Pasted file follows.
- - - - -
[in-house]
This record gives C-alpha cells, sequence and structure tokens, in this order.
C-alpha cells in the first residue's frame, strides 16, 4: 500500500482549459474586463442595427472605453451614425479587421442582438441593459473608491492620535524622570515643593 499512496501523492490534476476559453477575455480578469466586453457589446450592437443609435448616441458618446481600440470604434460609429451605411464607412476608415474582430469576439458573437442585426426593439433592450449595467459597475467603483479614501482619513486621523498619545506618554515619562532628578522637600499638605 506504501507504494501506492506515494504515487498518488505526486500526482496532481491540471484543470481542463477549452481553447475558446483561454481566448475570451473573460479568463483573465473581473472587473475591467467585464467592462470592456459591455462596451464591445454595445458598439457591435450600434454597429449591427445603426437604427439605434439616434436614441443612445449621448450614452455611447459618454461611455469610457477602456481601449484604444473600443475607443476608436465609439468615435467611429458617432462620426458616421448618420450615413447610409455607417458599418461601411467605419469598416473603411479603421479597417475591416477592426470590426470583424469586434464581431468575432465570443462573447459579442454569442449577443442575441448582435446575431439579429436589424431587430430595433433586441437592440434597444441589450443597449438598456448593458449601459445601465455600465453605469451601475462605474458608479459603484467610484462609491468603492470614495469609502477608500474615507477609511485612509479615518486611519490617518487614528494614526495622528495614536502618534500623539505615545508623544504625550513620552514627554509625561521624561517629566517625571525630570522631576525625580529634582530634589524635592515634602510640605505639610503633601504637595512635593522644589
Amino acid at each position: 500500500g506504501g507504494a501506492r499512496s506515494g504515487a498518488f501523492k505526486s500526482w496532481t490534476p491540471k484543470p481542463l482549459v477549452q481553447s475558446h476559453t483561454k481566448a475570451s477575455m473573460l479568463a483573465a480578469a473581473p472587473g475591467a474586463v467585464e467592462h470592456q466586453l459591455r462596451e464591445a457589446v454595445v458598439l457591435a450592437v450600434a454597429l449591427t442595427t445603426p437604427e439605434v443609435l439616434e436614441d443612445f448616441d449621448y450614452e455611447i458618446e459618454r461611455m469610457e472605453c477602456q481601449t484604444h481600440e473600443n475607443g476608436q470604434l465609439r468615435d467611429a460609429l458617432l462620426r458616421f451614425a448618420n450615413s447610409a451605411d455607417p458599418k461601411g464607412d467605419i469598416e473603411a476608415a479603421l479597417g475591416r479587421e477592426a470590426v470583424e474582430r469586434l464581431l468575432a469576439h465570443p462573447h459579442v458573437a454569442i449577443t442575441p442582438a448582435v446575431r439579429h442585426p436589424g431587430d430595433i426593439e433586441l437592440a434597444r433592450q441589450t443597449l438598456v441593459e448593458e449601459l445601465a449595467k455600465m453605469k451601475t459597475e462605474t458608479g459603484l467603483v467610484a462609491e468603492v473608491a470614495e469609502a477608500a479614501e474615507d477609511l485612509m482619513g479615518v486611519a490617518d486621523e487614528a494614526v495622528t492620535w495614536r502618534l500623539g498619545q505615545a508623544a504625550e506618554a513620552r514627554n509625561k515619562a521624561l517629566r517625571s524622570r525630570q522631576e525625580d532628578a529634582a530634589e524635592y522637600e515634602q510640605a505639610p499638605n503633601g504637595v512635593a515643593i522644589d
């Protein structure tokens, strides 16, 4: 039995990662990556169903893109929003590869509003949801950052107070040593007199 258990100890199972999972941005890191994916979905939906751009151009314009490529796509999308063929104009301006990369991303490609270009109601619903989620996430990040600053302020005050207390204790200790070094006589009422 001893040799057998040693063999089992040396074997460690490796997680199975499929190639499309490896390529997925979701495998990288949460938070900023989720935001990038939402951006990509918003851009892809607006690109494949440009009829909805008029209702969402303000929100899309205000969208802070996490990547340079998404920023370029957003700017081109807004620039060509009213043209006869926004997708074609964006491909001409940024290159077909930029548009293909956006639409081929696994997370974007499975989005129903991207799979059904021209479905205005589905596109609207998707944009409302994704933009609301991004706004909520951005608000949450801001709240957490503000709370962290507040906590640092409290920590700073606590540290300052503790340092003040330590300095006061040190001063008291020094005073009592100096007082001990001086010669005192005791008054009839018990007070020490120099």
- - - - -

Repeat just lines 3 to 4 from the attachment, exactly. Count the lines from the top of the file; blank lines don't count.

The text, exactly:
C-alpha cells in the first residue's frame, strides 16, 4: 500500500482549459474586463442595427472605453451614425479587421442582438441593459473608491492620535524622570515643593 499512496501523492490534476476559453477575455480578469466586453457589446450592437443609435448616441458618446481600440470604434460609429451605411464607412476608415474582430469576439458573437442585426426593439433592450449595467459597475467603483479614501482619513486621523498619545506618554515619562532628578522637600499638605 506504501507504494501506492506515494504515487498518488505526486500526482496532481491540471484543470481542463477549452481553447475558446483561454481566448475570451473573460479568463483573465473581473472587473475591467467585464467592462470592456459591455462596451464591445454595445458598439457591435450600434454597429449591427445603426437604427439605434439616434436614441443612445449621448450614452455611447459618454461611455469610457477602456481601449484604444473600443475607443476608436465609439468615435467611429458617432462620426458616421448618420450615413447610409455607417458599418461601411467605419469598416473603411479603421479597417475591416477592426470590426470583424469586434464581431468575432465570443462573447459579442454569442449577443442575441448582435446575431439579429436589424431587430430595433433586441437592440434597444441589450443597449438598456448593458449601459445601465455600465453605469451601475462605474458608479459603484467610484462609491468603492470614495469609502477608500474615507477609511485612509479615518486611519490617518487614528494614526495622528495614536502618534500623539505615545508623544504625550513620552514627554509625561521624561517629566517625571525630570522631576525625580529634582530634589524635592515634602510640605505639610503633601504637595512635593522644589
Amino acid at each position: 500500500g506504501g507504494a501506492r499512496s506515494g504515487a498518488f501523492k505526486s500526482w496532481t490534476p491540471k484543470p481542463l482549459v477549452q481553447s475558446h476559453t483561454k481566448a475570451s477575455m473573460l479568463a483573465a480578469a473581473p472587473g475591467a474586463v467585464e467592462h470592456q466586453l459591455r462596451e464591445a457589446v454595445v458598439l457591435a450592437v450600434a454597429l449591427t442595427t445603426p437604427e439605434v443609435l439616434e436614441d443612445f448616441d449621448y450614452e455611447i458618446e459618454r461611455m469610457e472605453c477602456q481601449t484604444h481600440e473600443n475607443g476608436q470604434l465609439r468615435d467611429a460609429l458617432l462620426r458616421f451614425a448618420n450615413s447610409a451605411d455607417p458599418k461601411g464607412d467605419i469598416e473603411a476608415a479603421l479597417g475591416r479587421e477592426a470590426v470583424e474582430r469586434l464581431l468575432a469576439h465570443p462573447h459579442v458573437a454569442i449577443t442575441p442582438a448582435v446575431r439579429h442585426p436589424g431587430d430595433i426593439e433586441l437592440a434597444r433592450q441589450t443597449l438598456v441593459e448593458e449601459l445601465a449595467k455600465m453605469k451601475t459597475e462605474t458608479g459603484l467603483v467610484a462609491e468603492v473608491a470614495e469609502a477608500a479614501e474615507d477609511l485612509m482619513g479615518v486611519a490617518d486621523e487614528a494614526v495622528t492620535w495614536r502618534l500623539g498619545q505615545a508623544a504625550e506618554a513620552r514627554n509625561k515619562a521624561l517629566r517625571s524622570r525630570q522631576e525625580d532628578a529634582a530634589e524635592y522637600e515634602q510640605a505639610p499638605n503633601g504637595v512635593a515643593i522644589d